Original Release Date: November 20, 2017
In this Just So You Know episode of Just Science, we discuss this year’s Rapid DNA forum with Chris Asplen, the Executive Director of the National Criminal Justice Association. The 3-day forum, hosted by the Forensic Technology Center of Excellence, was held in Alexandria, VA in August of 2017. This forum provided more than 130 attendees from the forensic DNA community an opportunity to be updated on commercially available Rapid DNA technologies, hear lessons learned from several early adopters spanning local law enforcement and federal agencies, and discuss moving forward as a community. As one of the many distinguished presenters from the forum, Chris discusses how Rapid DNA is moving forward slowly but surely saving jurisdictions time and money, and that getting the policy right is just as important as getting the technology right.
This episode of Just Science is funded by the National Institute of Justice’s Forensic Technology Center of Excellence [Award 2016-MU-BX-K110].
Chris Asplen began serving as the Executive Director of the National Criminal Justice Association in January 2016. Mr. Asplen is a national and international expert on the use of DNA technologies. Previously, he served as Director of the DNA Legal Assistance Unit for the American Prosecutors Research Institute and the National District Attorneys Association; he also served as an Assistant United States Attorney and as the Executive Director of the National Commission on the Future of DNA Evidence for the U.S. Department of Justice. Mr. Asplen has worked with governments and law enforcement agencies to implement DNA technology to maximize its ability to identify and convict the guilty while protecting the innocent. Mr. Asplen has testified before the U.S. Congress as well as the South African and Philippine parliaments. He also serves as a consultant to the U.S. Department of State and the Global Initiative to Combat Nuclear Terrorism on the prosecution of nuclear terrorism crimes.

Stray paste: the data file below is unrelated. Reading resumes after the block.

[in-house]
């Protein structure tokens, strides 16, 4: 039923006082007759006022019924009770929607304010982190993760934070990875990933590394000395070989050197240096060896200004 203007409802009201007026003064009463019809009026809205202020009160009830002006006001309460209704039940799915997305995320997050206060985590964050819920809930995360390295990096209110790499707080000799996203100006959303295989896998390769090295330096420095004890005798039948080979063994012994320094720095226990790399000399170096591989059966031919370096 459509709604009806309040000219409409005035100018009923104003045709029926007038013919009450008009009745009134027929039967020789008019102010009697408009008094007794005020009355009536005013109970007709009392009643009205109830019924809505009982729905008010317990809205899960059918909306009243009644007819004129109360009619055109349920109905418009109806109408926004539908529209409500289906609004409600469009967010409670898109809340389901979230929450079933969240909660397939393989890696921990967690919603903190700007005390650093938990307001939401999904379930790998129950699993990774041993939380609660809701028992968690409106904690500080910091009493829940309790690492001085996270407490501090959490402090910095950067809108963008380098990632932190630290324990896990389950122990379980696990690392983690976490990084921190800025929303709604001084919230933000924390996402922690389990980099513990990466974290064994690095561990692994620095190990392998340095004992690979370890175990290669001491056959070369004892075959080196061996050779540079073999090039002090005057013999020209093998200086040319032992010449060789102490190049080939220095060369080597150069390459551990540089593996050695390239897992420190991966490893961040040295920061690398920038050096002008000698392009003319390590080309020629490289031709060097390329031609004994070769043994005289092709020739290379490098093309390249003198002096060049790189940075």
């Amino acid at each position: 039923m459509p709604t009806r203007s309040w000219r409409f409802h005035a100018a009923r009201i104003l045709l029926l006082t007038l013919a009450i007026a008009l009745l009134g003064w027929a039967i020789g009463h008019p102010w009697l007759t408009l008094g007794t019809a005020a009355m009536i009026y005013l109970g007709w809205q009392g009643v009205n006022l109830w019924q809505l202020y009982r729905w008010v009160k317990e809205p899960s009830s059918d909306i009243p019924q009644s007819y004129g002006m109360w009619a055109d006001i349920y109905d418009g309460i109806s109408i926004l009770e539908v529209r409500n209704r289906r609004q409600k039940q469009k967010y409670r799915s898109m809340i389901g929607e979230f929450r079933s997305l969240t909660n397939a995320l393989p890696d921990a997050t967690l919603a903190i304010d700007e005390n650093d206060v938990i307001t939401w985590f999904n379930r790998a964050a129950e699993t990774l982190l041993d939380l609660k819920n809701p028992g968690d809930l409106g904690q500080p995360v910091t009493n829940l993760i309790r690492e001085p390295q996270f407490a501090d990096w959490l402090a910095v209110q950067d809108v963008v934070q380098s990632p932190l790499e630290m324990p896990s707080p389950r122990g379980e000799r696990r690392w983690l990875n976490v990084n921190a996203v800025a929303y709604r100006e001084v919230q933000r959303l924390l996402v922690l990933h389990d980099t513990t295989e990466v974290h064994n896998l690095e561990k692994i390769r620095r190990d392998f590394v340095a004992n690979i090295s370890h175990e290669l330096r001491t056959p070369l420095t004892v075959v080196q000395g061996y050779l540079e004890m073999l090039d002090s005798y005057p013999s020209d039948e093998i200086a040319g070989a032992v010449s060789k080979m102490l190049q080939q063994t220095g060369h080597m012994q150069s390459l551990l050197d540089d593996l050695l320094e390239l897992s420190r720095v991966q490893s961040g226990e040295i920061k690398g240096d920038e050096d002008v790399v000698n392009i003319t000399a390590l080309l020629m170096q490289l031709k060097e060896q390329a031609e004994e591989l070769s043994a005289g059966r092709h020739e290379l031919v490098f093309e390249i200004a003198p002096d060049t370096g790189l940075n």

The opinions, findings, and conclusions or recommendations expressed in this podcast episode are those of the presenter(s) and do not necessarily reflect those of the U.S. Department of Justice.
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